The Commuter Challenge

1 April 2012

The April 2012 Challenge

by CC @ 22:30

We will be returning to illustration in April. The challenge is to create a image which is centered around a chessboard. The chessboard and its pieces can be the whole of the illustration, or it can just function as the image’s focal point. But it must play a central role in the image. There are no further requirements as to the contents or the purpose of the image. Render your favorite moment from 1999’s Kasparov vs. Toplov, or use this opportunity to present your own idea for a chess set.

If you’re really feeling the need for a challenge, forgo the 2-D requirement and create your own chess pieces, in which case you can earn bonus points for sending your prototype to the Franklin Mint for consideration.

The Results

Brian Raiter

Ryan Finholm


  1. This is one of the least interesting CC entries I’ve submitted. I used this month an excuse to produce a simple study exercise. I used a photograph as a model, which accounts for the relative accuracy, but even so you can see e.g. that the two black bishops are quite unmatched with each other. My skills have definitely improved over the years, but still have a long way to go. On top of which, various events at the end of the month conspired to prevent me from getting my meager entry properly scanned before month’s end. Thus the above is a photo taken with a smartphone.

    (Actually I lied; my entry was not merely a study exercise, but actually part of a larger project I was working on this month. If you’re curious, has more details.)

    THANK GOD Ryan Finholm’s entry awesomeness more than makes up for mine. So cool. I have no words, other than to acknowledge that, like war, chess is hell.

    by Brian — 1 May 2012 @ 01:23

  2. This ‘Bishop vs. Knight’ drawing started out as a much larger project on watercolor canvas, but that just didn’t work. It was my first experience with watercolor canvas, which just wouldn’t hold the paint the way that paper does. After a couple of weeks of going at it, taking a break for a few days, and then rinsing paint off to try different approaches, I ended up scrapping it and going back to paper. By that time is was late in the month and I realized that I wouldn’t have time to finish painting, so I changed direction and ended up with ink and pencil on paper – that way I was able to take it with me and work on it while traveling. Much of the drawing was done at a Marriott in Raleigh, North Carolina. I completed the drawing on the due date, and the finished product was photographed in the hotel room’s bathroom (because that was where the light was brightest). So it was a true Commuter Challenge for me.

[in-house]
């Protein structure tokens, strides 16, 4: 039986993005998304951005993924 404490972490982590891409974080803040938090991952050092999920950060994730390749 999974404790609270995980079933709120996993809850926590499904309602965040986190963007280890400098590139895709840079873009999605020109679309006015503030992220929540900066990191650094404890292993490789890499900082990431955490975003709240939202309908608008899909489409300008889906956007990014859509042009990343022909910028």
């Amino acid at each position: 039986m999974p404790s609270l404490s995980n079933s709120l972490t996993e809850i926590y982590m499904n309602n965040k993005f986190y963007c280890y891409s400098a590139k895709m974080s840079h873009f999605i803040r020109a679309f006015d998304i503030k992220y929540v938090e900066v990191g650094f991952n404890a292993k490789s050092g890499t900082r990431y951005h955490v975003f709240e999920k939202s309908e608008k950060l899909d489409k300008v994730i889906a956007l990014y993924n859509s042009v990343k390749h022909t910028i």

The horse is taken from Picasso’s Guernica (of course). The bishop is a sort of combination/interpretation of Hugo Ball’s magic bishop costume and one of Diego Rivera’s cubist portraits. I enjoy and appreciate Rivera’s work, and he had his own style and genius, but doing the two cubist figures side-by-side and one right after the other, it was obvious to me that Picasso really had the cubist spark while Rivera was probably just taking a stab at the style. Not that my interpretation does Rivera any justice.

    With more time I would have done something with all that empty white space at the top, and I would have added color. But considering the time constraints I ended up with, I’m okay with the result.

    Brian’s entry looks quite basic at first glance, but that is somewhat deceptive. The perspective is just right, and that had to have been very difficult to pull off with 32 separate elements with differing heights spread out throughout the image. I am surprised that he didn’t submit something more fanciful, but I am envious and impressed by the skill behind his drawing.

    by RyanF — 6 May 2012 @ 10:57